A new report from the Royal College of Emergency Medicine shows that on average, more than 1,000 patients wait more than 12 hours a day to be seen in emergency departments
More than 1,000 patients wait more than 12 hours every day to be seen in emergency rooms, a disturbing new report shows.
The Royal College of Emergency Medicine (RCEM) released figures showing that in 2021 an average of 1,047 patients per day were not seen 12 hours after their arrival.
The college raised concerns about “alarming” patient numbers in emergency departments, calling recent data on 12-hour wait times “the tip of the iceberg.”
The level of “overcrowding” in emergency departments “suggests that the healthcare system is unable to meet patient needs with current resources and capacity.”
Official figures show that in March more than 20,000 patients spent more than 12 hours in emergency rooms after doctors decided they were ill enough to warrant hospitalization.
However, the RCEM said the current 12-hour wait figures are a “gross understatement of reality” as “a far greater number of patients experience extreme wait times of 12 hours or more from their arrival”.
The college sent freedom of information requests to hospitals in England to find out how many patients had waited 12 hours or more since arriving in an emergency room.
Of the 118 hospital operators contacted, 74 responded.
At these trusts, in 2021, 381,991 patients (4.3%) experienced a delay of 12 hours from their arrival at the department.
The report said the situation was “much worse than the official figures suggest”.
The authors said that in 2020/21, the number of patients who waited 12 hours after arriving in the emergency department was 21 times higher than the reported number of patients who waited 12 hours or more after a decision was made, they record at a station.
Official statistics show that in 2020/21, 14,150 people waited 12 hours after the admission decision.
But the RCEM said about 302,784 people waited 12 hours or more after arriving at an emergency room.
In 2019/20 it was 522,720.
“Long stays and overcrowding usually result from full hospitals being unable to find a bed for patients, so they are left on a trolley – these are typically elderly and frail patients,” the authors write.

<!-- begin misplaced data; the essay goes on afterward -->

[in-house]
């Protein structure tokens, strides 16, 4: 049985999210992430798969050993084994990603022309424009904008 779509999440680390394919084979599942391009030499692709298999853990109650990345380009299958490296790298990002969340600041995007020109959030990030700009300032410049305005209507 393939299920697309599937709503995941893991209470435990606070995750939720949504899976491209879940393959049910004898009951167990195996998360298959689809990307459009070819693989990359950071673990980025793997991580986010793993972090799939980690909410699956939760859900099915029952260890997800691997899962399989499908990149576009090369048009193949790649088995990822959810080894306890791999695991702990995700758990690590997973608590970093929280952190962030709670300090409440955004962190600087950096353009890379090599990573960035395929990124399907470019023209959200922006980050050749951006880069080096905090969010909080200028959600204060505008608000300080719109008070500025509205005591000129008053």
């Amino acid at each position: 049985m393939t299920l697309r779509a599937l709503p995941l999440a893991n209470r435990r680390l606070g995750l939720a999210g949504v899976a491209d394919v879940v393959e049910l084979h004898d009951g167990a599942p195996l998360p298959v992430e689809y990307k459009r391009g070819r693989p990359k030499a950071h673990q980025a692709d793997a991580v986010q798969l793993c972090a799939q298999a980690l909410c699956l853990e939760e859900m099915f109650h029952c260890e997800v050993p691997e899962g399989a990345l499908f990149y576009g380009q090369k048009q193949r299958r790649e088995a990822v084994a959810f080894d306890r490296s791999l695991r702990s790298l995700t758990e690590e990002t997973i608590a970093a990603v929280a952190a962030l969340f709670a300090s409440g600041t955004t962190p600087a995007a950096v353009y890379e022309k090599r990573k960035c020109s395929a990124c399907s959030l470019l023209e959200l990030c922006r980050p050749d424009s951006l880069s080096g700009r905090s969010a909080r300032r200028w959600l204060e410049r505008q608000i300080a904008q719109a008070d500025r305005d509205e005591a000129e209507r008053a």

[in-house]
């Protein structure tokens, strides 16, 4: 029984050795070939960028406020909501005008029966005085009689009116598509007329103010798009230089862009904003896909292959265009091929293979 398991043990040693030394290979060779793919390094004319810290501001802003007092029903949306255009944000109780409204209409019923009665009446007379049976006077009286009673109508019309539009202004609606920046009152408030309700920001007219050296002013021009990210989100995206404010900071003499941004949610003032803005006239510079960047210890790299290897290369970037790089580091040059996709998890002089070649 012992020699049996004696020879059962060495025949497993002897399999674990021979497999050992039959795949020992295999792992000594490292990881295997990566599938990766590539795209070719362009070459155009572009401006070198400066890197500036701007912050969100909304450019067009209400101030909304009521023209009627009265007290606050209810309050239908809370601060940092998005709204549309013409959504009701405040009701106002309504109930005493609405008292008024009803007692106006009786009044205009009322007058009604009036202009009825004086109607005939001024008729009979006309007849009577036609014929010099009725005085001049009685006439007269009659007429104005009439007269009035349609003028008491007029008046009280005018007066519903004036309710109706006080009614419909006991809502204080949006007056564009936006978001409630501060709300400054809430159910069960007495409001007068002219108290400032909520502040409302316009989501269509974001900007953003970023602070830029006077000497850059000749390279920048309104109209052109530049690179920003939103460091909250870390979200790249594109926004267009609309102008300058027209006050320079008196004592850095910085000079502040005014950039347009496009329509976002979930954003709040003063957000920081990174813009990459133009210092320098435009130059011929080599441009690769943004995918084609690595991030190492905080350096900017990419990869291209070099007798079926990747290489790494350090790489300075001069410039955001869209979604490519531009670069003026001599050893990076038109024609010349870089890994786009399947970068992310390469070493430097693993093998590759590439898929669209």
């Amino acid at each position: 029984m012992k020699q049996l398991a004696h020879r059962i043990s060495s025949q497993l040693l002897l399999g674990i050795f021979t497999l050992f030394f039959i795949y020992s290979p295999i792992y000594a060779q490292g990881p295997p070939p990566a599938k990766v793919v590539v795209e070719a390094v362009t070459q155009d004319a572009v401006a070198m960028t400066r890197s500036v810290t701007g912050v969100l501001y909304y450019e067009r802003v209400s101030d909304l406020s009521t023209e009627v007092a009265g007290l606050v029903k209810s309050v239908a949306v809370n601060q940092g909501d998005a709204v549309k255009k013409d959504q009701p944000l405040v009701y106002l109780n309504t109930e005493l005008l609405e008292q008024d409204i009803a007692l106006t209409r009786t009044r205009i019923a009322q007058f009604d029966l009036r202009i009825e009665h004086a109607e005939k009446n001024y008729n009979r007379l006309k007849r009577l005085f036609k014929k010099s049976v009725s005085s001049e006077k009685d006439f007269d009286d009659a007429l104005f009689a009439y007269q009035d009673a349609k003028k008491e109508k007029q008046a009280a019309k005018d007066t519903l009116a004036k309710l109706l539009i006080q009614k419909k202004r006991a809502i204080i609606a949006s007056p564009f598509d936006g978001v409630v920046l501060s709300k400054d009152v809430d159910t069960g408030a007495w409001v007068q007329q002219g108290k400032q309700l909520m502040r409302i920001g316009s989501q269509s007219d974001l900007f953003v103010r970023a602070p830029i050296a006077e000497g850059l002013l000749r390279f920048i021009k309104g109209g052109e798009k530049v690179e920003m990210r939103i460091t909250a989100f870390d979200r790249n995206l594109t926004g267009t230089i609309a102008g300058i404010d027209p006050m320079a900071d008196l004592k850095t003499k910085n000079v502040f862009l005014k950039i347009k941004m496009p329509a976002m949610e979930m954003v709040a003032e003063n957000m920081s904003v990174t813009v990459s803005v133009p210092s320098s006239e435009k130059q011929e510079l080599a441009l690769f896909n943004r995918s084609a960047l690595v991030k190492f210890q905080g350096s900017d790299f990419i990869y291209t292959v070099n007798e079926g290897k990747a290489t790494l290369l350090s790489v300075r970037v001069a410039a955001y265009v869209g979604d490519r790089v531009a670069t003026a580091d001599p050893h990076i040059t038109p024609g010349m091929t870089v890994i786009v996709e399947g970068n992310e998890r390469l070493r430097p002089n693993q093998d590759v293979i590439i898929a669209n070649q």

They noted that the NHS has changed the way it records data and this year data is now being measured from the patient’s arrival at an emergency department through to discharge, admission or transfer.
dr RCEM Vice-President Adrian Boyle called for the 12-hour data from arrival time to be released alongside monthly NHS performance figures.
He said: “These numbers are staggering and show the critical state of the emergency and emergency response system.
“They also make it clear that measuring 12-hour wait times from the decision to admit obscures the reality that patients and staff face.
“Clearly, measuring 12-hour wait times in this way is misleading and undermines staff efforts to improve ED wait times.”
The report comes after video emerged of a nurse in an Essex emergency room telling patients they could wait up to 13 hours to see a doctor.
Commenting on the report, Wendy Preston, Head of RCN Nursing Practice, said: “This is further evidence that the emergency services are in disarray.
“The crisis of the health and care workforce is central to this – there are simply not enough staff to deliver the required services and patient safety has never been at greater risk, not to mention the poor patient experience.”
Miriam Deakin, director of policy and strategy at NHS Providers, said: “Emergency services remain overwhelmed and are under constant strain.
“Hospitals are struggling to get people who are well enough to go home as quickly as possible, in large part due to the significant pressure on social care capacities, particularly home care.
“Combined with increased demand in the wake of the pandemic, this is having a serious impact on the timely admission to the emergency department and the transfer of patients from ambulances.”
An NHS spokesman said: “The admission of 302,000 patients with the virus in 2021 – up from 242,000 in 2020 – alongside infection control requirements has had a notable impact on the NHS’ bed capacity.
“NHS staff continue to go above and beyond, working closely with social care colleagues to ensure people leave hospital when they are able, not just because it is better for them, but because it helps free up valuable NHS bed space for people who need it most.”
Wes Streeting, Labour’s shadow health secretary, said: “The Conservatives’ response to the emergency room crisis is to scrap zero tolerance for waiting times longer than 12 hours. 24 hours in the ER is not just a TV program, it is government policy.”
A spokesman for the Department of Health and Social Care said: “We recognize the pressures that emergency and emergency care staff and services face, which is why we are taking a holistic approach to ensure people are getting the care they need need when you need them.
“This includes an additional £50m in funding to support increased NHS 111 call-taking capacity, to get medically healthy patients discharged as soon as possible and to invest £1.5bn to create 50m more GP appointments by 2024 – to avoid unnecessary demands on emergency care.
“There are a record number of nurses, doctors and staff working across the NHS overall and we are tackling the Covid backlog by establishing surgical centers and community diagnostic centers – with over 90 checks already open and over a million additional checks delivered.”
https://www.mirror.co.uk/news/uk-news/alarming-12-hour-waits-more-27225367 "Alarming" 12-hour wait times for more than 1,000 A&E patients each day, the report shows